The Secret Sky: A Novel of Forbidden Love in Afghanistan

 
3.7
 
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The Secret Sky: A Novel of Forbidden Love in Afghanistan
Author(s)
Publisher
Age Range
12+
Release Date
September 02, 2014
ISBN
9780399160783
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A novel of love during a time of war by NBC's Afghanistan correspondent. Set in present-day Afghanistan, this is the story of two teenagers, one Pashtun and one Hazara, who must fight against their culture, their tradition, their families, and the Taliban to stay together. Told in three rotating perspectives—the two teens and another boy in the village who turns them in to the local Taliban—this novel depicts both the violent realities of living in Afghanistan, as well as the beauty of the land and the cultures there. And it shows that love can bloom in even the darkest of places. This is an absolute must read not just for teens but for anyone who has lived during the time of America's War in Afghanistan.

Editor reviews

1 reviews

Wonderful on Audio
Overall rating 
 
3.7
Plot 
 
4.0
Characters 
 
3.0
Writing Style 
 
4.0
The Secret Sky isn’t a book I would ordinarily pick up. While I love diverse novels, I tend to steer clear of that little phrase “forbidden love,” which in this context likely meant “sob story.” In most cases, I like my love stories to end happily. The Secret Sky sounded really depressing, so I wasn’t sure I was interested in it. Still, an ARC showed up unsolicited at my house. Still not sure, I tried a couple pages and didn’t love the writing style. I determined to pass, but then the audio came to me and I listened and I’m very glad that I did. The Secret Sky IS depressing, but it also gave me a window on a society I know nothing about and didn’t hit that point where it was so sad that I could not even anymore.

Really horrible things happen in The Secret Sky. I expected some unhappiness, because hello forbidden love, but I wasn’t prepared for just how dark this book got. In light of that, it’s amazing that it didn’t really feel unrelentingly depressing or like a total condemnation of everything that Afghanistan is. Abawi manages to balance the darkness with the light and to convey a sense that dark forces are on top now, but that there’s a lot of good underneath.

The love story between Fatima and Sami is one I would classify as sweet. They manage some light banter, but mostly they’re childhood friends transitioning into love. Unfortunately, they’re not allowed to be together, because Sami is Pashtun and Fatima is Hazara. These two groups differ ethnically and do not get along because of their historical backgrounds. I’m really oversimplifying this, but if you’re curious, google it because I am so not the best person to explain. The two just want to get married, but this desire sets a series of horrible events in motion.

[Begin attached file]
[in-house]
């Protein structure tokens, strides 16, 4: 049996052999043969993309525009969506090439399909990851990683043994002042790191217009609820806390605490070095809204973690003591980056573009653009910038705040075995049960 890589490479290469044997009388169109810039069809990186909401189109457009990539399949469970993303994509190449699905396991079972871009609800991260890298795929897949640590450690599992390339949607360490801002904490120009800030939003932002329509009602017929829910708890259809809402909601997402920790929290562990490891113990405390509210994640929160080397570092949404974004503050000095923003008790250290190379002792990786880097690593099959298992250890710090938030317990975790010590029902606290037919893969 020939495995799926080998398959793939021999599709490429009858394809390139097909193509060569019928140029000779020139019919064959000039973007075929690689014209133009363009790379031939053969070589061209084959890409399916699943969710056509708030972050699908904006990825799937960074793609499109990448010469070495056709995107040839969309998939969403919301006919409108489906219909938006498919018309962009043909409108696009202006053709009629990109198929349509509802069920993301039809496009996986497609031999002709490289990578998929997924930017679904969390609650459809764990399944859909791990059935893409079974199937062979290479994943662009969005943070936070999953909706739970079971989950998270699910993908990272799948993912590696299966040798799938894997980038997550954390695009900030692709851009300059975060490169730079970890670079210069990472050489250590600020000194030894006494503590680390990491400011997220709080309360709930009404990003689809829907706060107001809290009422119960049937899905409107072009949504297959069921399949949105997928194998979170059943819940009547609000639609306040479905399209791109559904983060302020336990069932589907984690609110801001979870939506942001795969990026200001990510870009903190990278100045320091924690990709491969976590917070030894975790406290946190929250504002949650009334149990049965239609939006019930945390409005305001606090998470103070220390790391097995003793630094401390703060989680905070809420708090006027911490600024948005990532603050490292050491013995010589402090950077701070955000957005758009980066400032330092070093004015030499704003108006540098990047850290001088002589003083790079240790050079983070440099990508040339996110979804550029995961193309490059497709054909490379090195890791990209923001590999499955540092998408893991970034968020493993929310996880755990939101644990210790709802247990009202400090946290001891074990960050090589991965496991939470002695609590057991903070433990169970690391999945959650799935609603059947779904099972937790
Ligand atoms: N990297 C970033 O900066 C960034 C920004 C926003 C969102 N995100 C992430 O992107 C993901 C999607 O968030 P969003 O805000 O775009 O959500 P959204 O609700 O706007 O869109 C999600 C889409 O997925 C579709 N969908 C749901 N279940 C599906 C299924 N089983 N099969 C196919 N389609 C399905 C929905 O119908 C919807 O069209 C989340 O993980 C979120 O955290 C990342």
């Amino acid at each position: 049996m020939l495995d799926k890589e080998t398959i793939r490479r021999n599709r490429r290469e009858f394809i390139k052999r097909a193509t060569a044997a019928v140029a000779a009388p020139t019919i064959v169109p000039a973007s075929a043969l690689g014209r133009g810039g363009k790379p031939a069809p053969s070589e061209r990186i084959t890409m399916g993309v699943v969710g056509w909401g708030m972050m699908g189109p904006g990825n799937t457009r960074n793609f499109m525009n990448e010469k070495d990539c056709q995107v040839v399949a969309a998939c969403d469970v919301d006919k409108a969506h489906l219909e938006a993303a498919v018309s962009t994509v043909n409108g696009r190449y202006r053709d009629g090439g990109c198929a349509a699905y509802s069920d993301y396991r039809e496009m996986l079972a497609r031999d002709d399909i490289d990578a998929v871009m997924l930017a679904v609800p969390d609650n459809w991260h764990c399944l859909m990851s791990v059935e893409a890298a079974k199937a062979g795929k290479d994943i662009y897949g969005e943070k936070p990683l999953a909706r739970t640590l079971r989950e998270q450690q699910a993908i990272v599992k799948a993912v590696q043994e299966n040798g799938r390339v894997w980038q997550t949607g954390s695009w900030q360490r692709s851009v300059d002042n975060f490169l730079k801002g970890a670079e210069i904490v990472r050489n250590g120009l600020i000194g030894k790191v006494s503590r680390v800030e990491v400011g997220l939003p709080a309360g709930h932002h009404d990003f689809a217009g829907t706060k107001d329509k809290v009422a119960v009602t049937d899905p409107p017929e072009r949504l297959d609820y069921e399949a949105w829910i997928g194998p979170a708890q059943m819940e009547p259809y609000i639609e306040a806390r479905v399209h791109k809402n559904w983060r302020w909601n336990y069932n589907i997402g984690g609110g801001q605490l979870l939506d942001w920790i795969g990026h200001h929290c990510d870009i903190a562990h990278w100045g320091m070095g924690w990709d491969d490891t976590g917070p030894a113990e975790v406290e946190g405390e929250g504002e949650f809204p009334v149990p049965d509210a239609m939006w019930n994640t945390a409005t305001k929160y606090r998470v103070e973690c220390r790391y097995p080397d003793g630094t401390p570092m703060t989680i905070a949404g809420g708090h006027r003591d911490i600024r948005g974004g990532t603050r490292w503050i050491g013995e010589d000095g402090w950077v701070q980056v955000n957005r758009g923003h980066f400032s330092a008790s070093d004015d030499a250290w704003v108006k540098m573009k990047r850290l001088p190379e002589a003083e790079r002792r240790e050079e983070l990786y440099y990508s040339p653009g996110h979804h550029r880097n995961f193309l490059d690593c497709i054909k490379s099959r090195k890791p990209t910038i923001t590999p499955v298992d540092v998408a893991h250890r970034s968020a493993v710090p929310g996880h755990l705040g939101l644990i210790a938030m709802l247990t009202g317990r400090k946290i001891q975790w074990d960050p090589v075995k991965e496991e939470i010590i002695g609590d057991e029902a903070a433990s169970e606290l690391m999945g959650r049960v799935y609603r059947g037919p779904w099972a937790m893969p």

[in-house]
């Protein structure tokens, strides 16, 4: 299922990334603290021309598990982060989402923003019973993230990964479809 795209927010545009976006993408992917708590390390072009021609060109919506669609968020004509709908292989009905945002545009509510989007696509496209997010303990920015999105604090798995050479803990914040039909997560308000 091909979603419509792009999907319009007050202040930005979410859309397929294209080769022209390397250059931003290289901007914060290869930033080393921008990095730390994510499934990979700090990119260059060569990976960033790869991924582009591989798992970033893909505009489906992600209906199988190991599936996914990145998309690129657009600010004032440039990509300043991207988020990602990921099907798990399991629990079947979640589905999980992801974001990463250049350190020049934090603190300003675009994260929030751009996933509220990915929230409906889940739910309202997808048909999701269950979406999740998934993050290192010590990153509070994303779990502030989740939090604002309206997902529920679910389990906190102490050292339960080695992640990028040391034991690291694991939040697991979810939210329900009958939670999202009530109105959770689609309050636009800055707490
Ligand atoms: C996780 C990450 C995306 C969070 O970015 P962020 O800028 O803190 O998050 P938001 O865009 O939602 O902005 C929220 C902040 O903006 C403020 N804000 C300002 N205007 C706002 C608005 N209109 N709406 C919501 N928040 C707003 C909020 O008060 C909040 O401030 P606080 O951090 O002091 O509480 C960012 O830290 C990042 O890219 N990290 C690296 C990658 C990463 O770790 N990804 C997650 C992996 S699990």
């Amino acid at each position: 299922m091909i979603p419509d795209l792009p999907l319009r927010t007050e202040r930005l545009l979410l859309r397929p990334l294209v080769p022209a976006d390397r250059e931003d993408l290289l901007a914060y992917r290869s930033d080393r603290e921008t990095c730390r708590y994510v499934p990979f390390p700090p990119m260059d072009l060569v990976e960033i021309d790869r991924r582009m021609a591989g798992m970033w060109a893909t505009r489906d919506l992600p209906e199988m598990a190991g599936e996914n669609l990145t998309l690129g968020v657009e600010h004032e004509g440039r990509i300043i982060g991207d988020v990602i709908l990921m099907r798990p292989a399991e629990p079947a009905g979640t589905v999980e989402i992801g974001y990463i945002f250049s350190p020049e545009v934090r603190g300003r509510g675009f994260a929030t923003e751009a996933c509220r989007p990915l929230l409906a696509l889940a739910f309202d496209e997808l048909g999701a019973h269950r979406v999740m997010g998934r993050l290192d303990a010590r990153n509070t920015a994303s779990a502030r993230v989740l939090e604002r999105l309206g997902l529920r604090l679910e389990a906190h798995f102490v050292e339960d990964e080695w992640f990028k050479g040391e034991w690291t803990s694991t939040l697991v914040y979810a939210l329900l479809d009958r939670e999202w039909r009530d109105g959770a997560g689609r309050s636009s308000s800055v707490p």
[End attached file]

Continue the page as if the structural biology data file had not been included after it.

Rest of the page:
Abawi makes a really unique decision with the storytelling in The Secret Sky. Ordinarily, a romance novel would have just the two points of view, those of the lovers. In this case, there’s a third: Rashid. I was really startled by his perspective at first, because I wasn’t expecting the villain of sorts to have a first person perspective. Rashid catches Sami and Fatima talking and assumes the worst. He believes God will punish them, but wants to help God out by telling on them.

Rashid and Sami were both off at school, but they reacted to the teachings in disparate ways. Rashid fell under the influence of the Taliban and became hugely judgmental. Sami hated the school and that element. These two are cousins and Rashid has always been jealous of Sami, who is the family favorite, so seeing Sami make a mistake he wants to take advantage.

The Secret Sky, however, is not all about the horrors of the Taliban. It’s also about the good people, like the Mullah who helps the two. Islam is not the villain here. I think what makes the story easier to palate in part is Rashid’s character arc. While he caused everything, he also learns throughout the story, and I came to feel a bit sorry for him, because he honestly didn’t expect for things to go the way they did. He was naive and idealistic in the worst way.

The other thing that really made The Secret Sky work for me was the audiobook format. I’m not sure if the writing style would have been my thing, and I can’t comment on how well the perspectives are done. The audiobook narration, however, is fabulous for sure. Both Ariana Delawari and Assaf Cohen do a great job capturing the personalities of their characters. Assaf plays both male roles, but I think he distinguishes between Rashid and Sami well, imbuing Rashid’s voice with rage. This is one of those cases where I think the audiobook really brought the book to life for me.

I highly recommend The Secret Sky, particularly in audiobook format. Those who cry easily in books might want to prepare some tissues.
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